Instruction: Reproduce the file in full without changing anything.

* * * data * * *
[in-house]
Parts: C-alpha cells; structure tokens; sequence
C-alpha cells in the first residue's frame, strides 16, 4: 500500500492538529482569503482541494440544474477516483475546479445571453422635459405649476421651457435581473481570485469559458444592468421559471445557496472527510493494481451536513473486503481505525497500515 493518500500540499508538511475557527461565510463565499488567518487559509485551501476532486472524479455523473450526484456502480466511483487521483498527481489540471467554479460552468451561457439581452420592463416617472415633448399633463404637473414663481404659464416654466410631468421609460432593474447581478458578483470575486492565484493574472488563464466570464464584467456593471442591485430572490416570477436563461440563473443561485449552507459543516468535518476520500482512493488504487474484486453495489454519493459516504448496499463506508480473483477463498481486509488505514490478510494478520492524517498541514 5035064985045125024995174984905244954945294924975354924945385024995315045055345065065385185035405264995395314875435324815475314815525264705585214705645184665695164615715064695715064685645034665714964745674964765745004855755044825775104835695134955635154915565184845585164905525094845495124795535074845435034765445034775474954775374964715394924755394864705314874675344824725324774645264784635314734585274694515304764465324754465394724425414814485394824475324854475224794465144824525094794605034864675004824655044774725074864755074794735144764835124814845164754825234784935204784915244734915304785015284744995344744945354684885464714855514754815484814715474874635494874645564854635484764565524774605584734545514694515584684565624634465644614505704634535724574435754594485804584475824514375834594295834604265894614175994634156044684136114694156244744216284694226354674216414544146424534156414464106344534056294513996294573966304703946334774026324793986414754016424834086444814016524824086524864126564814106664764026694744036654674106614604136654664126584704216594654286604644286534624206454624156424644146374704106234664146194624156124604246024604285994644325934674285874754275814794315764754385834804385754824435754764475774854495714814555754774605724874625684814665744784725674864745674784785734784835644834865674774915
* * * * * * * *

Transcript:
[in-house]
Parts: C-alpha cells; structure tokens; sequence
C-alpha cells in the first residue's frame, strides 16, 4: 500500500492538529482569503482541494440544474477516483475546479445571453422635459405649476421651457435581473481570485469559458444592468421559471445557496472527510493494481451536513473486503481505525497500515 493518500500540499508538511475557527461565510463565499488567518487559509485551501476532486472524479455523473450526484456502480466511483487521483498527481489540471467554479460552468451561457439581452420592463416617472415633448399633463404637473414663481404659464416654466410631468421609460432593474447581478458578483470575486492565484493574472488563464466570464464584467456593471442591485430572490416570477436563461440563473443561485449552507459543516468535518476520500482512493488504487474484486453495489454519493459516504448496499463506508480473483477463498481486509488505514490478510494478520492524517498541514 5035064985045125024995174984905244954945294924975354924945385024995315045055345065065385185035405264995395314875435324815475314815525264705585214705645184665695164615715064695715064685645034665714964745674964765745004855755044825775104835695134955635154915565184845585164905525094845495124795535074845435034765445034775474954775374964715394924755394864705314874675344824725324774645264784635314734585274694515304764465324754465394724425414814485394824475324854475224794465144824525094794605034864675004824655044774725074864755074794735144764835124814845164754825234784935204784915244734915304785015284744995344744945354684885464714855514754815484814715474874635494874645564854635484764565524774605584734545514694515584684565624634465644614505704634535724574435754594485804584475824514375834594295834604265894614175994634156044684136114694156244744216284694226354674216414544146424534156414464106344534056294513996294573966304703946334774026324793986414754016424834086444814016524824086524864126564814106664764026694744036654674106614604136654664126584704216594654286604644286534624206454624156424644146374704106234664146194624156124604246024604285994644325934674285874754275814794315764754385834804385754824435754764475774854495714814555754774605724874625684814665744784725674864745674784785734784835644834865674774915